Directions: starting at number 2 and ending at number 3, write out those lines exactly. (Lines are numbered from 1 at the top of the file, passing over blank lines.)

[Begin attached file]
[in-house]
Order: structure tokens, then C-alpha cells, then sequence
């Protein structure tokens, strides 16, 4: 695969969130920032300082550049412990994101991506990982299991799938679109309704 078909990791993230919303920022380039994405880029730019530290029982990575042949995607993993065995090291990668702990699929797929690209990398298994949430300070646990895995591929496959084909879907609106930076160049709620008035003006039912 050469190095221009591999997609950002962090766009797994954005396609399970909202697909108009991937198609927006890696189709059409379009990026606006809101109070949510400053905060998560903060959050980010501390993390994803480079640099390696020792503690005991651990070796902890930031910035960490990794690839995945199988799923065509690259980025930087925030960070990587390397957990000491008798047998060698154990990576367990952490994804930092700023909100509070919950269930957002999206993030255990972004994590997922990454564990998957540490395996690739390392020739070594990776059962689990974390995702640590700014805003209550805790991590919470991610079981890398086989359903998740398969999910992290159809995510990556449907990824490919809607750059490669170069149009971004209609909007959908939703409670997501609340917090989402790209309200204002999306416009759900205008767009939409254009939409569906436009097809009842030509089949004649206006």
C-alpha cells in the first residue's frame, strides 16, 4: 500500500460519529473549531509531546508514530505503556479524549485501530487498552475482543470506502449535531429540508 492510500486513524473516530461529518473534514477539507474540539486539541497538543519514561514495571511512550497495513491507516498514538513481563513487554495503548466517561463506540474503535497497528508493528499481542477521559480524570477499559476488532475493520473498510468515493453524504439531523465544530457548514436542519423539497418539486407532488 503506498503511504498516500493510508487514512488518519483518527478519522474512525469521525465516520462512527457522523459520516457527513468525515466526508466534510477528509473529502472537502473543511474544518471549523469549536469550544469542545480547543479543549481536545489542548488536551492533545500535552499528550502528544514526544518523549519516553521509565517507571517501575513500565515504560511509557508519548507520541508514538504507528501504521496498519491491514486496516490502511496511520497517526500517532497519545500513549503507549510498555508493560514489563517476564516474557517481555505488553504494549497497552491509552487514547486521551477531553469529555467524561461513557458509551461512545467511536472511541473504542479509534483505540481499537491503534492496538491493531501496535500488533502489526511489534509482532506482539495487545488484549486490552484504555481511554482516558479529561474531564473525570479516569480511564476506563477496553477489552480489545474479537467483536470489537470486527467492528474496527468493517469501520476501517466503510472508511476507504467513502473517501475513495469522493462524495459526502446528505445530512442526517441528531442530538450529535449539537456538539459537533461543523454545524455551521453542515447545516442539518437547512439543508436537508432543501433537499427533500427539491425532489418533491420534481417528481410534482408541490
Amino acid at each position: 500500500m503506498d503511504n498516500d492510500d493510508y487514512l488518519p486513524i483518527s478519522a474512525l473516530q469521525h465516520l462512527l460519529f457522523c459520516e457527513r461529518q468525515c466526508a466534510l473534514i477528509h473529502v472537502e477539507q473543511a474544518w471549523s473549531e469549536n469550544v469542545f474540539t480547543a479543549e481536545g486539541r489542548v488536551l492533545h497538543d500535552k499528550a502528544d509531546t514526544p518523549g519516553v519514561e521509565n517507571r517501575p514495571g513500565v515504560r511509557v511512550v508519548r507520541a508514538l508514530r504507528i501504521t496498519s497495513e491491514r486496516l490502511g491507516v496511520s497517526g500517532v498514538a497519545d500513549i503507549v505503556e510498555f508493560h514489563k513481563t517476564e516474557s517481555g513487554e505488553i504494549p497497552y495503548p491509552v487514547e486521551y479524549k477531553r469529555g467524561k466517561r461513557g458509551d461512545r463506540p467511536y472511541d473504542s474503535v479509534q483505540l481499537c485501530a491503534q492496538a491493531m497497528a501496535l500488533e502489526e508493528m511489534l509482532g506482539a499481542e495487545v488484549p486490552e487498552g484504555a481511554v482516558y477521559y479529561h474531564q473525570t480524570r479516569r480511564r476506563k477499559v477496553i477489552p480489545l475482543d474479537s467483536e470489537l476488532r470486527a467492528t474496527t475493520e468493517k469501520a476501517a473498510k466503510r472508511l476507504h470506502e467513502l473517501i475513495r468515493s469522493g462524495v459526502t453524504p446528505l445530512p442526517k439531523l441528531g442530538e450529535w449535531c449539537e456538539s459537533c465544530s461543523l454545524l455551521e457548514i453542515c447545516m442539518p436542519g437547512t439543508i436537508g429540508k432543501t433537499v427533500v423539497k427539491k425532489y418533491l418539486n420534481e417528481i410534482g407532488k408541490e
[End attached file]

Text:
Order: structure tokens, then C-alpha cells, then sequence
């Protein structure tokens, strides 16, 4: 695969969130920032300082550049412990994101991506990982299991799938679109309704 078909990791993230919303920022380039994405880029730019530290029982990575042949995607993993065995090291990668702990699929797929690209990398298994949430300070646990895995591929496959084909879907609106930076160049709620008035003006039912 050469190095221009591999997609950002962090766009797994954005396609399970909202697909108009991937198609927006890696189709059409379009990026606006809101109070949510400053905060998560903060959050980010501390993390994803480079640099390696020792503690005991651990070796902890930031910035960490990794690839995945199988799923065509690259980025930087925030960070990587390397957990000491008798047998060698154990990576367990952490994804930092700023909100509070919950269930957002999206993030255990972004994590997922990454564990998957540490395996690739390392020739070594990776059962689990974390995702640590700014805003209550805790991590919470991610079981890398086989359903998740398969999910992290159809995510990556449907990824490919809607750059490669170069149009971004209609909007959908939703409670997501609340917090989402790209309200204002999306416009759900205008767009939409254009939409569906436009097809009842030509089949004649206006």